US6695492B2 - Optical module and production method therefor - Google Patents

Optical module and production method therefor Download PDF

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Publication number
US6695492B2
US6695492B2 US09818866 US81886601A US6695492B2 US 6695492 B2 US6695492 B2 US 6695492B2 US 09818866 US09818866 US 09818866 US 81886601 A US81886601 A US 81886601A US 6695492 B2 US6695492 B2 US 6695492B2
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Prior art keywords
optical
member
surface
emitting
face
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Expired - Fee Related, expires
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US09818866
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US20030081911A1 (en )
Inventor
Tsugio Ide
Shojiro Kitamura
Atsushi Harada
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Seiko Epson Corp
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Seiko Epson Corp
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    • GPHYSICS
    • G02OPTICS
    • G02BOPTICAL ELEMENTS, SYSTEMS, OR APPARATUS
    • G02B6/00Light guides
    • G02B6/24Coupling light guides
    • G02B6/42Coupling light guides with opto-electronic elements
    • G02B6/4201Packages, e.g. shape, construction, internal or external details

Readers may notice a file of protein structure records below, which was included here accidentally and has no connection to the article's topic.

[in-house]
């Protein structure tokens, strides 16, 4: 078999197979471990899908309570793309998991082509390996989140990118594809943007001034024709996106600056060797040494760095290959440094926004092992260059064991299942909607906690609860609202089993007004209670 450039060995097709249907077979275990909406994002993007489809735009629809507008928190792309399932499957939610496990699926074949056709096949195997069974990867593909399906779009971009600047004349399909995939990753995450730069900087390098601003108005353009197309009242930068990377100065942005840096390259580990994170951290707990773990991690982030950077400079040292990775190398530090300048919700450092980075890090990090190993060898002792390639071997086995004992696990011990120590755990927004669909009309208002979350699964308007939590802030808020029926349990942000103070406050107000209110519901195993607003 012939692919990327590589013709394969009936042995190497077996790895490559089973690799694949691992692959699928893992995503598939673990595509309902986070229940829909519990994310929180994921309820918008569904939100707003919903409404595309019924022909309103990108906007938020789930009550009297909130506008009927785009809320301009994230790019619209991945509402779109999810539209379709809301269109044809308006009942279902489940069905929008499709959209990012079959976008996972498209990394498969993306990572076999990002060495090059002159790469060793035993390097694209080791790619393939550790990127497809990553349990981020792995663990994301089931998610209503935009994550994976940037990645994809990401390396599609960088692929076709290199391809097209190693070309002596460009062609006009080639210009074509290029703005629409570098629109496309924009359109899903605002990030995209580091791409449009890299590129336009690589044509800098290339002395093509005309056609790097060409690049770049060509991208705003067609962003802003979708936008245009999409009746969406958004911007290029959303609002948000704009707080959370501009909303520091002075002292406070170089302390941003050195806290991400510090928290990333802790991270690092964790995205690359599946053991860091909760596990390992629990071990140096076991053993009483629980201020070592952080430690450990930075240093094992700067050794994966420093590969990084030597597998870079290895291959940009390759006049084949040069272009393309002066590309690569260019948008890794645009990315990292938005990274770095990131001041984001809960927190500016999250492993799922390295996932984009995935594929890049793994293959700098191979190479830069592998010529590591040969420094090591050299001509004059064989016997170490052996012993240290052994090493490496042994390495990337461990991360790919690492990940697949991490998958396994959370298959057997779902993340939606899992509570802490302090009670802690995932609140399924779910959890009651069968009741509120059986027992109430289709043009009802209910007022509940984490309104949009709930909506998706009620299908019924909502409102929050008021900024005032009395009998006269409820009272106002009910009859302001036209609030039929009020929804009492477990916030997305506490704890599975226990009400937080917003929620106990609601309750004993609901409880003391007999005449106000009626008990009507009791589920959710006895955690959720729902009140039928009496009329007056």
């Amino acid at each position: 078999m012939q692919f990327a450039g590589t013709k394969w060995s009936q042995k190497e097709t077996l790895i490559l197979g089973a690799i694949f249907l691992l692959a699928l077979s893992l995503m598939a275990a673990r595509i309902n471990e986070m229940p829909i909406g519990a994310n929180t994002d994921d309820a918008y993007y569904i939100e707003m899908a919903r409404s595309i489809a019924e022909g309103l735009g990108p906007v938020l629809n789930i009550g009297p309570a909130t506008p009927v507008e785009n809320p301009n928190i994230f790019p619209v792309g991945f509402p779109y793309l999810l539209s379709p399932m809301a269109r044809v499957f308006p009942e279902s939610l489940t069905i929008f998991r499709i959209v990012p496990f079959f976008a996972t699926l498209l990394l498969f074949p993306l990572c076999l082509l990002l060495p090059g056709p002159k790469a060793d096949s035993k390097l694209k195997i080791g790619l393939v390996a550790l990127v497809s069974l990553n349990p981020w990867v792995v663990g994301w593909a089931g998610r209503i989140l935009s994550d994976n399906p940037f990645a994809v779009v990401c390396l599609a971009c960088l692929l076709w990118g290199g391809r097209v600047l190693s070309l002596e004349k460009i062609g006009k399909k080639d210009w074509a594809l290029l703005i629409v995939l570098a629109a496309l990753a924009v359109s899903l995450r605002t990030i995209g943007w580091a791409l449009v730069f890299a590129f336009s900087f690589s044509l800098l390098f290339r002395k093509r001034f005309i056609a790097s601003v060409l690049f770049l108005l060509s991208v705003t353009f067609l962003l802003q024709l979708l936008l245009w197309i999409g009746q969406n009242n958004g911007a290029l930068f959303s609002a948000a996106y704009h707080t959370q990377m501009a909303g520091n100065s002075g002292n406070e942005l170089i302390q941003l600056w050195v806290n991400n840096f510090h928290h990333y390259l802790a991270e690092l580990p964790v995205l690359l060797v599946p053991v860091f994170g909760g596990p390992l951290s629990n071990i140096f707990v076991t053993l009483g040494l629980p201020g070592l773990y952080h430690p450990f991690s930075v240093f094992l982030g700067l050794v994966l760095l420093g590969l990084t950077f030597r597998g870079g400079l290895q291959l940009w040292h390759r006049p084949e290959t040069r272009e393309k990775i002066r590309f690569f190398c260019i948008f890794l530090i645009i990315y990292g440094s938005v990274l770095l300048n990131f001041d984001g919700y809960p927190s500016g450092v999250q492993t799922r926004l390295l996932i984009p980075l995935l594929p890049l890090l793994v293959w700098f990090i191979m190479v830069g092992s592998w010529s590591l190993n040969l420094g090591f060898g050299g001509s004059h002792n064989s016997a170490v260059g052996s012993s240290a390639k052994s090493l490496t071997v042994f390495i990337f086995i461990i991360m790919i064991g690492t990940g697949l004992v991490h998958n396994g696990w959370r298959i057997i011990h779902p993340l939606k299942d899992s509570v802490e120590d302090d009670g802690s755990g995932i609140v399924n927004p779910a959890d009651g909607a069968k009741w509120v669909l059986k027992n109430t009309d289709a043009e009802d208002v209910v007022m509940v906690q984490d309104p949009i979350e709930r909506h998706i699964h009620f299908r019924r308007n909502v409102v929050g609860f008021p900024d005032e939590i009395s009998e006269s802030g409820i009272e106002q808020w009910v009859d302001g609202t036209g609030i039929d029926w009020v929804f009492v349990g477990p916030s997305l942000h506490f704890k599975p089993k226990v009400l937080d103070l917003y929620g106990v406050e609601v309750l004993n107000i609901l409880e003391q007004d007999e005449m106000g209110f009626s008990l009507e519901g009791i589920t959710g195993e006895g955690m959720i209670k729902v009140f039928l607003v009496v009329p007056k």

• G02B6/4219Mechanical fixtures for holding or positioning the elements relative to each other in the couplings; Alignment methods for the elements, e.g. measuring or observing methods especially used therefor
    • G02B6/422Active alignment, i.e. moving the elements in response to the detected degree of coupling or position of the elements
    • G02B6/4226Positioning means for moving the elements into alignment, e.g. alignment screws, deformation of the mount
    • GPHYSICS
    • G02OPTICS
    • G02BOPTICAL ELEMENTS, SYSTEMS, OR APPARATUS
    • G02B6/00Light guides
    • G02B6/24Coupling light guides
    • G02B6/42Coupling light guides with opto-electronic elements
    • G02B6/4201Packages, e.g. shape, construction, internal or external details
    • G02B6/4204Packages, e.g. shape, construction, internal or external details the coupling comprising intermediate optical elements, e.g. lenses, holograms
    • G02B6/4207Packages, e.g. shape, construction, internal or external details the coupling comprising intermediate optical elements, e.g. lenses, holograms with optical elements reducing the sensitivity to optical feedback
    • GPHYSICS
    • G02OPTICS